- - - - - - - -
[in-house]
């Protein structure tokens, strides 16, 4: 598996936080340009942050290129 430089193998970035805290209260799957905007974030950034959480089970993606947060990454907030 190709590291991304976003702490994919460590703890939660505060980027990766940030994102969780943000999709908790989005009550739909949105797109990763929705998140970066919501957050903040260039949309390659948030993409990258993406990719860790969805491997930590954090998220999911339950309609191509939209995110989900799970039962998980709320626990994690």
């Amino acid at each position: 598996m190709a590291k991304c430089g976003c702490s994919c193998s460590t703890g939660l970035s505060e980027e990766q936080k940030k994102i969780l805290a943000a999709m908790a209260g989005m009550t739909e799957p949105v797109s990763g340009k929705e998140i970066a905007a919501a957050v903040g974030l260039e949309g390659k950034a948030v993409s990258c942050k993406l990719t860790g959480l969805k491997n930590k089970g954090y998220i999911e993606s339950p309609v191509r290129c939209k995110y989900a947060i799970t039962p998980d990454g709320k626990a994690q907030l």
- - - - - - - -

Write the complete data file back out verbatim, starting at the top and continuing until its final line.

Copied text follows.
[in-house]
């Protein structure tokens, strides 16, 4: 598996936080340009942050290129 430089193998970035805290209260799957905007974030950034959480089970993606947060990454907030 190709590291991304976003702490994919460590703890939660505060980027990766940030994102969780943000999709908790989005009550739909949105797109990763929705998140970066919501957050903040260039949309390659948030993409990258993406990719860790969805491997930590954090998220999911339950309609191509939209995110989900799970039962998980709320626990994690």
């Amino acid at each position: 598996m190709a590291k991304c430089g976003c702490s994919c193998s460590t703890g939660l970035s505060e980027e990766q936080k940030k994102i969780l805290a943000a999709m908790a209260g989005m009550t739909e799957p949105v797109s990763g340009k929705e998140i970066a905007a919501a957050v903040g974030l260039e949309g390659k950034a948030v993409s990258c942050k993406l990719t860790g959480l969805k491997n930590k089970g954090y998220i999911e993606s339950p309609v191509r290129c939209k995110y989900a947060i799970t039962p998980d990454g709320k626990a994690q907030l």